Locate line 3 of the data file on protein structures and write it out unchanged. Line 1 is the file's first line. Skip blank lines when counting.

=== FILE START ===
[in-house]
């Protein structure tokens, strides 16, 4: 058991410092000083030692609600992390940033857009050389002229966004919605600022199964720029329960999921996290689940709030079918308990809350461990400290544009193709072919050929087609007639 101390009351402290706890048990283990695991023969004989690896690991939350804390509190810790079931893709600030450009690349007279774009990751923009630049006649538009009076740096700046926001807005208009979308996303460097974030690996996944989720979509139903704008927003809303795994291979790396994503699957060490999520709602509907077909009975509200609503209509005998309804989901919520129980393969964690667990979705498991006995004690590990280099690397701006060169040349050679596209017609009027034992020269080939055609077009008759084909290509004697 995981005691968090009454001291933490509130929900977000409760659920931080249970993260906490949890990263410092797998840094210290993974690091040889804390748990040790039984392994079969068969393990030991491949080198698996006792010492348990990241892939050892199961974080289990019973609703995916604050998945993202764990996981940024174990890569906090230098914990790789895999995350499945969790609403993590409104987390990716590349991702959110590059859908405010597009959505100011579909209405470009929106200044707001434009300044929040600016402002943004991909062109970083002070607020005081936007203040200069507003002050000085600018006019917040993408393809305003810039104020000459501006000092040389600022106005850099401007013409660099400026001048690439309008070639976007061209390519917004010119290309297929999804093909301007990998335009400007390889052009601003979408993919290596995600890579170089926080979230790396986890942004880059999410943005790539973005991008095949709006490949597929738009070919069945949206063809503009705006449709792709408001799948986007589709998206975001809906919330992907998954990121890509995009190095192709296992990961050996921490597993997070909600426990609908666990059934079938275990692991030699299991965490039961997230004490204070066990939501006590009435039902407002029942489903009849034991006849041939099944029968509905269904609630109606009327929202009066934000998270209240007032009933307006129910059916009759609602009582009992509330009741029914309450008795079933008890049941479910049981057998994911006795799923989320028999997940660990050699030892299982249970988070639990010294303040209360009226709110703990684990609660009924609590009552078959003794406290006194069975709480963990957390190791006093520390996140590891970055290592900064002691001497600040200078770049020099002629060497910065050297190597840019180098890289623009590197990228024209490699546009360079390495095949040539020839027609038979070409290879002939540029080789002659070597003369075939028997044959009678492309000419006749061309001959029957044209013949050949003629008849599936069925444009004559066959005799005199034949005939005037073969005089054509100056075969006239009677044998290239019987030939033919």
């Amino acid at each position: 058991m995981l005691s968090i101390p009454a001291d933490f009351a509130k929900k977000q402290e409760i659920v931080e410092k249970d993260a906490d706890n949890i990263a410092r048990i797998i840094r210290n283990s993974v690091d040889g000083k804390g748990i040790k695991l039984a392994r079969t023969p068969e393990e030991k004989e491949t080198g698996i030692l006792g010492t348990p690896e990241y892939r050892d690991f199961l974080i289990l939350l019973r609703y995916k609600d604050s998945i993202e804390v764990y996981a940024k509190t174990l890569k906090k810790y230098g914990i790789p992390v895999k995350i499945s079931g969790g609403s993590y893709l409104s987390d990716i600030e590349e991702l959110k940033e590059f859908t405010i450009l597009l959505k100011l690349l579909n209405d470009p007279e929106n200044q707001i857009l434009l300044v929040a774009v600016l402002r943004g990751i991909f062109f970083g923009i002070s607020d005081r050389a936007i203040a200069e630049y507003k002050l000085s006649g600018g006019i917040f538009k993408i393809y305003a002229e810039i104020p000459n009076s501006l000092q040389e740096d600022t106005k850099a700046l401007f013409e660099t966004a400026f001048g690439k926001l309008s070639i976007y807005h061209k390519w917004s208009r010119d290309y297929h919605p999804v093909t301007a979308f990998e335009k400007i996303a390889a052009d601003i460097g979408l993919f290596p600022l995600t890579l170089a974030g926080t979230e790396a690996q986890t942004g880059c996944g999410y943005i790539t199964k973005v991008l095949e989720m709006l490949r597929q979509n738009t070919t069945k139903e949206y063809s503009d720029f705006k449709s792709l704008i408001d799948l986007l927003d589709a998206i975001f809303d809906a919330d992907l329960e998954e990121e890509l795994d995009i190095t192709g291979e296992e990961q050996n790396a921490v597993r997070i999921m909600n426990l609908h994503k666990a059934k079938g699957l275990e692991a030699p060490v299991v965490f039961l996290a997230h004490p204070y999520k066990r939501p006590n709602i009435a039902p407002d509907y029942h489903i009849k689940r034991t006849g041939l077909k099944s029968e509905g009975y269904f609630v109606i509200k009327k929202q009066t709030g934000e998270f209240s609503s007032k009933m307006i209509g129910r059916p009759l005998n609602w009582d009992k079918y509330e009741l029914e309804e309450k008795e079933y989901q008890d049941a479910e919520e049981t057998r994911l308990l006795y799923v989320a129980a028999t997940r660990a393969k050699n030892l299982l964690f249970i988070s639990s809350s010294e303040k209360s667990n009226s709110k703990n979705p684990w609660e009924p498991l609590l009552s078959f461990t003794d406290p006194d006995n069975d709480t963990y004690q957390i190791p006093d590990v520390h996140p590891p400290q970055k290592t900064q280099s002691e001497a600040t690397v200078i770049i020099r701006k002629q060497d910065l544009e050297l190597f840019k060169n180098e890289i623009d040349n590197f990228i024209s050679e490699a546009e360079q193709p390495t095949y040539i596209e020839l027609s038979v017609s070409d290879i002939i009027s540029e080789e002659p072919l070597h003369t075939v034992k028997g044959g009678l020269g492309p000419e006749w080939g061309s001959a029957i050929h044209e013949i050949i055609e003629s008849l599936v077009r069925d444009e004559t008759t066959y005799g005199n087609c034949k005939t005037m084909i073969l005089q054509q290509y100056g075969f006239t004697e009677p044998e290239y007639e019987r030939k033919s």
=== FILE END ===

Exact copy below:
């Amino acid at each position: 058991m995981l005691s968090i101390p009454a001291d933490f009351a509130k929900k977000q402290e409760i659920v931080e410092k249970d993260a906490d706890n949890i990263a410092r048990i797998i840094r210290n283990s993974v690091d040889g000083k804390g748990i040790k695991l039984a392994r079969t023969p068969e393990e030991k004989e491949t080198g698996i030692l006792g010492t348990p690896e990241y892939r050892d690991f199961l974080i289990l939350l019973r609703y995916k609600d604050s998945i993202e804390v764990y996981a940024k509190t174990l890569k906090k810790y230098g914990i790789p992390v895999k995350i499945s079931g969790g609403s993590y893709l409104s987390d990716i600030e590349e991702l959110k940033e590059f859908t405010i450009l597009l959505k100011l690349l579909n209405d470009p007279e929106n200044q707001i857009l434009l300044v929040a774009v600016l402002r943004g990751i991909f062109f970083g923009i002070s607020d005081r050389a936007i203040a200069e630049y507003k002050l000085s006649g600018g006019i917040f538009k993408i393809y305003a002229e810039i104020p000459n009076s501006l000092q040389e740096d600022t106005k850099a700046l401007f013409e660099t966004a400026f001048g690439k926001l309008s070639i976007y807005h061209k390519w917004s208009r010119d290309y297929h919605p999804v093909t301007a979308f990998e335009k400007i996303a390889a052009d601003i460097g979408l993919f290596p600022l995600t890579l170089a974030g926080t979230e790396a690996q986890t942004g880059c996944g999410y943005i790539t199964k973005v991008l095949e989720m709006l490949r597929q979509n738009t070919t069945k139903e949206y063809s503009d720029f705006k449709s792709l704008i408001d799948l986007l927003d589709a998206i975001f809303d809906a919330d992907l329960e998954e990121e890509l795994d995009i190095t192709g291979e296992e990961q050996n790396a921490v597993r997070i999921m909600n426990l609908h994503k666990a059934k079938g699957l275990e692991a030699p060490v299991v965490f039961l996290a997230h004490p204070y999520k066990r939501p006590n709602i009435a039902p407002d509907y029942h489903i009849k689940r034991t006849g041939l077909k099944s029968e509905g009975y269904f609630v109606i509200k009327k929202q009066t709030g934000e998270f209240s609503s007032k009933m307006i209509g129910r059916p009759l005998n609602w009582d009992k079918y509330e009741l029914e309804e309450k008795e079933y989901q008890d049941a479910e919520e049981t057998r994911l308990l006795y799923v989320a129980a028999t997940r660990a393969k050699n030892l299982l964690f249970i988070s639990s809350s010294e303040k209360s667990n009226s709110k703990n979705p684990w609660e009924p498991l609590l009552s078959f461990t003794d406290p006194d006995n069975d709480t963990y004690q957390i190791p006093d590990v520390h996140p590891p400290q970055k290592t900064q280099s002691e001497a600040t690397v200078i770049i020099r701006k002629q060497d910065l544009e050297l190597f840019k060169n180098e890289i623009d040349n590197f990228i024209s050679e490699a546009e360079q193709p390495t095949y040539i596209e020839l027609s038979v017609s070409d290879i002939i009027s540029e080789e002659p072919l070597h003369t075939v034992k028997g044959g009678l020269g492309p000419e006749w080939g061309s001959a029957i050929h044209e013949i050949i055609e003629s008849l599936v077009r069925d444009e004559t008759t066959y005799g005199n087609c034949k005939t005037m084909i073969l005089q054509q290509y100056g075969f006239t004697e009677p044998e290239y007639e019987r030939k033919s």